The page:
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The differing frames of mind of the England and Australian sides after the tourists copped another Ashes flogging, this time in front of record crowds at the Melbourne Cricket Ground in the fourth Test, are plain to see.

On one hand, the English, now down 4-0 and facing the most likely whitewash since the graffiti on the wall of a pub said "free beer", are scrambling to justify their positions. 

Alastair Cook has said he's the man to stay on as England captain. "I 100 per cent want to carry on," he said. "In a strange way I'm enjoying the job."

Technical director Andy Flower reckons he should keep picking up a pay packet for whatever he's doing to prepare the team off the field. "The prospect of building a new successful England side would excite any coach. I'm motivated."

He was asked if Cook should lead his side, and said: "Yes, he is."

England legend Geoff Boycott doesn't agree though, saying Cook is too nice and doesn't have the "right personality or tactical awareness for captaincy."

Veteran Kevin Pietersen has said the pressure of playing two Ashes series in two months is why his side is "mentally fragile".

Meanwhile, Australia, the other team to have played in the same Tests on the same grounds in the same Ashes Tests, is looking towards the limited overs series and the tour of South Africa, likely to be significantly more challenging affair, from February. 

With the series well and truly done and dusted, Australia is considering resting some of the team's big guns.

Shane Watson and Ryan Harris are most likely to have a blow - the all-rounder nursed a groin strain through Melbourne after going off mid-way through an over in the first innings - and Harris, the opening bowler, is arguably the side's most important player and has a dicky knee. 

Young batsman Alex Doolan appears set to make his Test debut after being brought into the Australia squad - he would likely step into the top order in Watson's place, although the big all-rounder wasn't bothered by injury as he picked off 83 not out alongside Chris Rogers' . 

While Harris will be mad-keen to be part of an Ashes whitewash to replicate 2006-07, he'll be needed to be fit in South Africa against a far more accomplished line-up. 

A benefit is the extra day the Aussies have after finishing England off 45 minutes ahead of the tea break on day four, but having put out the same 11 for every Test it'll be a surprise to see Darren Lehmann put out the same personnel in Sydney. 

Doug Bollinger and Nathan Coulter-Nile are the front-runners to fill the void in the pace attack, but don't call it rotation - that's a dirty word after Mickey Arthur's reign. 

For the first time in the series, England had a good day in the fourth Test, on day two when they had a lead of 100-plus runs and looked to have the hosts on the ropes. 

But they let Brad Haddin and Nathan Lyon put on an extra 40 for the last wicket - then, worst of all, lost their own last five wickets for six runs.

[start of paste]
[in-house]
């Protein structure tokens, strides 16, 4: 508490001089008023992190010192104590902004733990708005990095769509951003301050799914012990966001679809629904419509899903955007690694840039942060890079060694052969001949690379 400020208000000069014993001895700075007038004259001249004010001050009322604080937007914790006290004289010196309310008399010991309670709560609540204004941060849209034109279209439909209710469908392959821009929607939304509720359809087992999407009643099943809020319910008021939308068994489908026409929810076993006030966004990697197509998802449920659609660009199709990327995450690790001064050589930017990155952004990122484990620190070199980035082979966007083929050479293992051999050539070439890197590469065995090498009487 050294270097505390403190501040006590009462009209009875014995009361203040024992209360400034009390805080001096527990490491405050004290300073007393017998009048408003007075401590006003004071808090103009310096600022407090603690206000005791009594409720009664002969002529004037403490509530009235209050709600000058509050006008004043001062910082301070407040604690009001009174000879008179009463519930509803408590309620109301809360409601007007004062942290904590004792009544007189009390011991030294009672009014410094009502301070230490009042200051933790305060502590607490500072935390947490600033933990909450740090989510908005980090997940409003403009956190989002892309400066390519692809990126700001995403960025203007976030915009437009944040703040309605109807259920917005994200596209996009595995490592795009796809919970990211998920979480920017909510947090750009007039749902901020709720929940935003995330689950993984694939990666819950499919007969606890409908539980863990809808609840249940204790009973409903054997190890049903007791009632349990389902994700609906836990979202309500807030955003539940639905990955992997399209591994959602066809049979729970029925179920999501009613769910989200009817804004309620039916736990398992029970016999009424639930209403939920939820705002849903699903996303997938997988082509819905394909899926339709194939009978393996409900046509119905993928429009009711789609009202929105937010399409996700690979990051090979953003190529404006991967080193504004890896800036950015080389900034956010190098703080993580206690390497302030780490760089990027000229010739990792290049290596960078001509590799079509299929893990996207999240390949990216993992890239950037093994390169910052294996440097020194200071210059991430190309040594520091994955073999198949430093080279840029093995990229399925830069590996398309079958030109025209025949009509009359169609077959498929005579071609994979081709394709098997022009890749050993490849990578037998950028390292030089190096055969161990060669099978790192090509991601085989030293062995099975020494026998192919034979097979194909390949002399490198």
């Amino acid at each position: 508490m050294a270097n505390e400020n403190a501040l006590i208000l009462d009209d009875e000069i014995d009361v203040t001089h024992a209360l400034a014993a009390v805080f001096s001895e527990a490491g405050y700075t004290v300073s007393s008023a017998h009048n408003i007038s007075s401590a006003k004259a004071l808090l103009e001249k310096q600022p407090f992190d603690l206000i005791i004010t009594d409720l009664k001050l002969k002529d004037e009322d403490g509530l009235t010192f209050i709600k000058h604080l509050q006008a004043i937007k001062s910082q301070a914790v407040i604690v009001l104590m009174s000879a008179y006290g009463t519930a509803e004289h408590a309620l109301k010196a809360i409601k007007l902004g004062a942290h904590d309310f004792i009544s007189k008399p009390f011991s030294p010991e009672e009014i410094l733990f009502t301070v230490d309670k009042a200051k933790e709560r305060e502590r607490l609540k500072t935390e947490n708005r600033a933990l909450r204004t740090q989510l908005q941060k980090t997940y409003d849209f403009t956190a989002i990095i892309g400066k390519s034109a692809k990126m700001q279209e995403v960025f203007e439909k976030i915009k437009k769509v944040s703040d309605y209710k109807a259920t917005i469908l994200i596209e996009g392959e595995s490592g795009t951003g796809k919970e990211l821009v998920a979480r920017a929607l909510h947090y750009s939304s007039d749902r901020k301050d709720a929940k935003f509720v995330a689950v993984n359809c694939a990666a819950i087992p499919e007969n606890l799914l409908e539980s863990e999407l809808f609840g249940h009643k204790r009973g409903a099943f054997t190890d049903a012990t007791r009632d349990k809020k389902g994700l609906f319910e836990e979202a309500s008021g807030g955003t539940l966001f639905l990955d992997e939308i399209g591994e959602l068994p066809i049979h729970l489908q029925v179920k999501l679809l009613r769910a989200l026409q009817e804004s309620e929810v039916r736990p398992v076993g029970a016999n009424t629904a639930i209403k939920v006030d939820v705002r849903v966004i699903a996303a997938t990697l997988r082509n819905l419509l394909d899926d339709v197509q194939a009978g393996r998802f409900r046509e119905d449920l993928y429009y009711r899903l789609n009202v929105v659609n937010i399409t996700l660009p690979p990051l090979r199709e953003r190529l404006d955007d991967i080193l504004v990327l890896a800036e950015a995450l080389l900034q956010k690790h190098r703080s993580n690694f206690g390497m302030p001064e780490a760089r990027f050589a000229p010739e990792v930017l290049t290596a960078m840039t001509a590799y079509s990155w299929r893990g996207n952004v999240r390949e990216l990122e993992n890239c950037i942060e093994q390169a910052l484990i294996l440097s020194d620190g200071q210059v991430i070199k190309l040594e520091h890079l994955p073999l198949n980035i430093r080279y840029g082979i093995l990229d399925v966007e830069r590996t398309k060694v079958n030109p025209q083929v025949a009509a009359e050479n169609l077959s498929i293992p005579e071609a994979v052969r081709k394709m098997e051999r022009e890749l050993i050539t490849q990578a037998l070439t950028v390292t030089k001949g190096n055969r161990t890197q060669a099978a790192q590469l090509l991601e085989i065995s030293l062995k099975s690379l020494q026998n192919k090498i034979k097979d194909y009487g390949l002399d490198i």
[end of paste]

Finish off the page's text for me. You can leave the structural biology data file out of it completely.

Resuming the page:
Then Australia romped home to get the 231-run target set - a record chase they made look simple.  

This England team isn't much different to the one who took the mickey on the field three years ago having retained the Ashes by doing a sprinkler dance on the MCG outfield.

The man who led that dance, Graham Swann, got smashed around in the first three Tests this time around and retired before a ball was bowled on Boxing Day. 

This time they were clearly on water restrictions, barely a drip of the brown gunk that drips out the tap of an empty tank in a drought. 


Paul Newman, The Daily Mail

This was the worst yet. A wretched, gruesome numbing defeat that not only leaves an Australian Ashes whitewash very much on but also signals, more than the other three emphatic thrashings, the end of a great era for this England team. 

Dean Wilson , The Daily Mirror

A game that England should have been confident of winning when they had a second innings lead of more than 100 and with all 10 wickets in hand became yet another massacre on Australian soil.

Geoffrey Dean, The Times

England’s gutless collapse the day before was put in true perspective by Australia, who showed how well this drop-in pitch was still playing.

Simon Hughes, The Telegraph

Cook let the situation get out of control with some odd bowling changes. He seemed a lonely man. There was no one rushing forward with ideas or eager to bowl. 

John Etheridge, The Sun

Rubbish was strewn all over the Melbourne Cricket Ground - and there were some burger wrappers flying around, too.

Jonathan Agnew, BBC Test Match Special

If you had put together a composite of the two teams at the end of the English summer you would not have found many Australians in it but if you were to do the same now you would probably only include Stuart Broad and Kevin Pietersen from the England ranks.

Images via Getty


A bunch of drips: England left justifying their positions while Australia look to rest key players for more challenging times
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